By BRUCE DENNILL
Night Natives: Night Natives 6.5
Simon Bolivar Symphony Orchestra Of Venezuela, conducted by Gustavo Dudamel: Mahler 7 7
Billy Talent: Hits 6
Duck Sauce: Quack 6
Denholm Harding and Dale Orchard are experienced campaigners, both current and past members of various influential South African bands. Aided in the love context by guitarist Anton Stella, singer-bassist Orchard and backing vocalist-drummer Harding combine in Night Natives to create a sound that incorporates parts of the sounds of their other projects – from Just Jinjer to Plush – and adds a touch of extra aggression to the bass, guitars and overall sound. Opener A Little Less Comfort is a great introduction to that combination, shuddering into compelling pop-rock via a speaker-straining intro. In terms of style, this is not music that suggests a certain geographical location, being well-written pop-rock that’s mainstream enough to appeal to European and American audiences and gritty enough to play alongside offerings from grunge or hard rock artists. Checked Out, Vacant And Feeling Blue adds pace to take on the pop-punk of Panic! At The Disco or similar. Under All Of This is the opposite, slow and thoughtful, underpinned by a slightly ominous bass pall. A solid debut from some top-notch players.
Gustav Mahler’s Sixth and Eighth Symphonies are generally regarded as significant triumphs, while his Seventh is relegated to relative ignominy. On the evidence of this full-blooded interpretation by Mahler expert Gustavo Dudumel – he is working through recording all of the composer’s symphonies – this makes no sense at all. The work is often described as dark and brooding, hence the “Nachtmusik” tag on the second and fourth movements. But that’s an odd observation – the second movement particularly has some near-frothy moments. There is great range throughout the piece, and throughout each movement – to the extent that it is strange that none of it has been used as the basis for a major ballet (as has been the case with Mahler’s Third Symphony). Indeed, so expansive is this composition that it would serve just as well as the driving force behind the climactic scene in a blockbuster action film. The Simon Bolivar Symphony Orchestra are a brilliant unit, and the production quality is superb. An excellent package.
A greatest hits collection that was a marker rather than the announcement of a band split or a retirement, Hits doesn’t have the personality of an album or the punch of similar collections from more mainstream artists. Billy Talent fans won’t need it – in the digital age, nobody is going to buy a 14-track collection for two new songs (Kingdom Of Zod and Chasing The Sun). The material from the Billy Talent II album is the easiest to recognise and the best aged, with Devil In A Midnight Mass, Red Flag, Fallen Leaves and Surrender all as powerful as they were on release in 2006. While the band could never be accused of playing bubblegum pop, there is certainly a move from the compact heaviness of the early songs (Try Honesty) to the Fastball-esque pop-rock of Stand Up And Run. Of the new material, the quieter Chasing The Sun is the superior option, a power ballad in the tradition of Green Day.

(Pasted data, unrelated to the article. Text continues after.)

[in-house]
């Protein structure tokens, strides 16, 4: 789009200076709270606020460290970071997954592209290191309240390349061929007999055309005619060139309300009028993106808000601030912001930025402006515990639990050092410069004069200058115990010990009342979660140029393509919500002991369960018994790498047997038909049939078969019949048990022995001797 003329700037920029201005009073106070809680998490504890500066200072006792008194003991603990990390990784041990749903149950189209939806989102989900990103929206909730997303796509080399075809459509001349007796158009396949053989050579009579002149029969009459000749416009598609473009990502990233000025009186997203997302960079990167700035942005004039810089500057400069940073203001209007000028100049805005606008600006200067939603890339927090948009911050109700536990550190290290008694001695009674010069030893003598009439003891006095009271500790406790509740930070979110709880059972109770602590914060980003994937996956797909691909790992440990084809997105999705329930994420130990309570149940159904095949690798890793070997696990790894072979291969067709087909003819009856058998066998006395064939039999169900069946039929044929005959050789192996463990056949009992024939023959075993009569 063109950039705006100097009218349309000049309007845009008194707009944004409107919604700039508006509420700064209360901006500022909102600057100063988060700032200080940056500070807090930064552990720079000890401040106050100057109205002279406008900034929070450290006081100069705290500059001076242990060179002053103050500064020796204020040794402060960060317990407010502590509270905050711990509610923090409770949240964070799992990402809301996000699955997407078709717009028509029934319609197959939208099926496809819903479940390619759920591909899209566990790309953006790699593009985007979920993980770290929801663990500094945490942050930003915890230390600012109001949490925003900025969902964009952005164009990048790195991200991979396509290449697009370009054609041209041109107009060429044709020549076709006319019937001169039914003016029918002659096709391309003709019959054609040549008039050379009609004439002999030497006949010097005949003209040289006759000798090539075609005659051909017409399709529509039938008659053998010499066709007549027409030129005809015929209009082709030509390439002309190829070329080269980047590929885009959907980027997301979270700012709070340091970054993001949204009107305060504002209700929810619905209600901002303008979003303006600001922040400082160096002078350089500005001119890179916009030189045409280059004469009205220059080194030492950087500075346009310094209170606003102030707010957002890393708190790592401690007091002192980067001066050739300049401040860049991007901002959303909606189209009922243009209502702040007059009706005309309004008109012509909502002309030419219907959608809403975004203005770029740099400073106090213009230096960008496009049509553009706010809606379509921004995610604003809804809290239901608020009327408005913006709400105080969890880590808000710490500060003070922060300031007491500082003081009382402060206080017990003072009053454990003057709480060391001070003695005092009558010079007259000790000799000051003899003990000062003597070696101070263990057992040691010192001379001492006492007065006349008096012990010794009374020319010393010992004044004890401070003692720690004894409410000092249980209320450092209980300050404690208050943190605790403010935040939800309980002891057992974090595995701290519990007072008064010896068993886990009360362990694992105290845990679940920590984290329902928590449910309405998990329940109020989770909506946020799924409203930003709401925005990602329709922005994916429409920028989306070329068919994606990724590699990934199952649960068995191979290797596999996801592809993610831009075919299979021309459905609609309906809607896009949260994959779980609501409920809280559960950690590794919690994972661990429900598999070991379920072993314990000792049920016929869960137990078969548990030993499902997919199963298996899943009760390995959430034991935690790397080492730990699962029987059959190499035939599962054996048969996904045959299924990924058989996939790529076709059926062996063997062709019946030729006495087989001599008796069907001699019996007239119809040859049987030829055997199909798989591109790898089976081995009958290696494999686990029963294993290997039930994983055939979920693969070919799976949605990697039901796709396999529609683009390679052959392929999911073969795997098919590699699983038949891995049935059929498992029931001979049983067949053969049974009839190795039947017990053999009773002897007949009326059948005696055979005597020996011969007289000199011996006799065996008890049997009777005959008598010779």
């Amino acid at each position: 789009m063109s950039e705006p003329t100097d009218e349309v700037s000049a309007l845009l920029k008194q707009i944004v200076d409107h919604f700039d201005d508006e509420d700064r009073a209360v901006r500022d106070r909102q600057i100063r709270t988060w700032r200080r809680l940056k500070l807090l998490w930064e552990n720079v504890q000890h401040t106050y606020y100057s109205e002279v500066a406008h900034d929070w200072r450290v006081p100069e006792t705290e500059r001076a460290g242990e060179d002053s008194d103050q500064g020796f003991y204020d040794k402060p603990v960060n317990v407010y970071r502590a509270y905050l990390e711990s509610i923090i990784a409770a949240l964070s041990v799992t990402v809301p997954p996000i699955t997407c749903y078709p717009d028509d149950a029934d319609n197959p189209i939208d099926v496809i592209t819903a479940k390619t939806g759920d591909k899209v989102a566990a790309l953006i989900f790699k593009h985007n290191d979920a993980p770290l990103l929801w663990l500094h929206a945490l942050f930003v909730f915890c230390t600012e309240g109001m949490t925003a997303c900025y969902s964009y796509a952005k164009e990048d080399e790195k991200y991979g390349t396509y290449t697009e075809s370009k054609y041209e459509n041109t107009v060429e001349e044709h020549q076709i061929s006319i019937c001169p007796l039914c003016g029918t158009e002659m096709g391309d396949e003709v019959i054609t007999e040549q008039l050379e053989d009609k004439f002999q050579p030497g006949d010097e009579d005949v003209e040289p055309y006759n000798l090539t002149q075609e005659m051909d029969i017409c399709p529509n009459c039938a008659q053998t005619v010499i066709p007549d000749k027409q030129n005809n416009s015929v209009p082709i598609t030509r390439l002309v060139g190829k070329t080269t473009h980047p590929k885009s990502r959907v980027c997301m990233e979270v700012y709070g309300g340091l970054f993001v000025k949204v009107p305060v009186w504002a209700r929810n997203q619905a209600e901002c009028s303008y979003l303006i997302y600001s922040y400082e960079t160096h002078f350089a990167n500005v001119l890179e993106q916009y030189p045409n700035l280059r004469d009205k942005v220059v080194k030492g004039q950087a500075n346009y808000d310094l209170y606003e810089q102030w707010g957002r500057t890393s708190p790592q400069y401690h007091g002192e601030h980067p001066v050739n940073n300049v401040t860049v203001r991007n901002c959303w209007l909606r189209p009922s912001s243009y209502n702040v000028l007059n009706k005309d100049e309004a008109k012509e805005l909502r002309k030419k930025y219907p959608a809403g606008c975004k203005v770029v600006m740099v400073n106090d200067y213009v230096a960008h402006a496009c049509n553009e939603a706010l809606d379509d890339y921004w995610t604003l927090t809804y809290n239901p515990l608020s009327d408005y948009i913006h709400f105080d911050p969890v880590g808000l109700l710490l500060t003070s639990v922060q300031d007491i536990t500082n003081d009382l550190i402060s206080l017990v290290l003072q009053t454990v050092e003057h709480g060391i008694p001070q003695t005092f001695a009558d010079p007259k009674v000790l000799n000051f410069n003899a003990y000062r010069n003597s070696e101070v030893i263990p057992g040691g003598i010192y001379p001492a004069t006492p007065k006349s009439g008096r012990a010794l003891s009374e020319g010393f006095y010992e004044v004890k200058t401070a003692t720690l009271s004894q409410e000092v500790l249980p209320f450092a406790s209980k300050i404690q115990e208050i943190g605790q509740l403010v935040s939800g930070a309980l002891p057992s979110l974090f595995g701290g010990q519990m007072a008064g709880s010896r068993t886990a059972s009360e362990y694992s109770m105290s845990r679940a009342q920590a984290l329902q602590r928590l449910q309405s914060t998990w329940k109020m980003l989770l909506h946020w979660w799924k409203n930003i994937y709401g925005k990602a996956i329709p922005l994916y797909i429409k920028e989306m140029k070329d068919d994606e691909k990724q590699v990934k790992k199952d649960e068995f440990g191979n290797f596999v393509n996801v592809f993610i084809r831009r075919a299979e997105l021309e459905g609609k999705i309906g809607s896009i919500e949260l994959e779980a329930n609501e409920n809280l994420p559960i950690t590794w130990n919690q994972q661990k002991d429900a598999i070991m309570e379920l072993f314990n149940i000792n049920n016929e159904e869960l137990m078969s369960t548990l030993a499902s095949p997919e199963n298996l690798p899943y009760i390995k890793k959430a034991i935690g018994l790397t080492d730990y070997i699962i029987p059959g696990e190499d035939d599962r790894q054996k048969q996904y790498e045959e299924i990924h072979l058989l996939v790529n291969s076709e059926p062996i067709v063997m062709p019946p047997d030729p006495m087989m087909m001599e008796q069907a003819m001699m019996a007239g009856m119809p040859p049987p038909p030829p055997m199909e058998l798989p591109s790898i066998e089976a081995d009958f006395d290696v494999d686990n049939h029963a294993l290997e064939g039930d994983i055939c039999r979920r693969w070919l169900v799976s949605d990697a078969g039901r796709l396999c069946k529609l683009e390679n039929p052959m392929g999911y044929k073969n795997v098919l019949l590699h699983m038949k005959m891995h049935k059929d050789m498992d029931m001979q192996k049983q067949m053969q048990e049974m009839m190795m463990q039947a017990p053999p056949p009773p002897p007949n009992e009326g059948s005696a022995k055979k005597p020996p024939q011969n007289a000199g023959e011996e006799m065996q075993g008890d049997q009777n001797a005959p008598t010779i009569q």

DJ duo Armand Van Helden and A-Trak, each big stars in their own rights, have combined for a project, Duck Sauce that’s, by virtue of the novelty value involved, distinct from their solo outputs. It’s all very light-hearted, from the irreverent cover art to the cheesy narration between some of the tunes, where the word “duck” is substituted into several well-known quotes a la a high-school drama skit. The music is similarly unsophisticated (by design). Charlie Chazz & Rappin Ralph recalls Sugar Hill Gang’s Rapper’s Delight, and there are similar Eighties touches to many of the other tracks. This is no bad thing, as it makes the music party-friendly – not terribly conducive to chin-stroking contemplation, but easy to get up and dance to. Radio Stereo, the disco-tinged Anyway, Ring Me (echoes of Bony M’s Daddy Cool) first single NRG, and Barbra Streisand – the musical opposite of that singer’s ouvre – are all good options to fill a dance floor.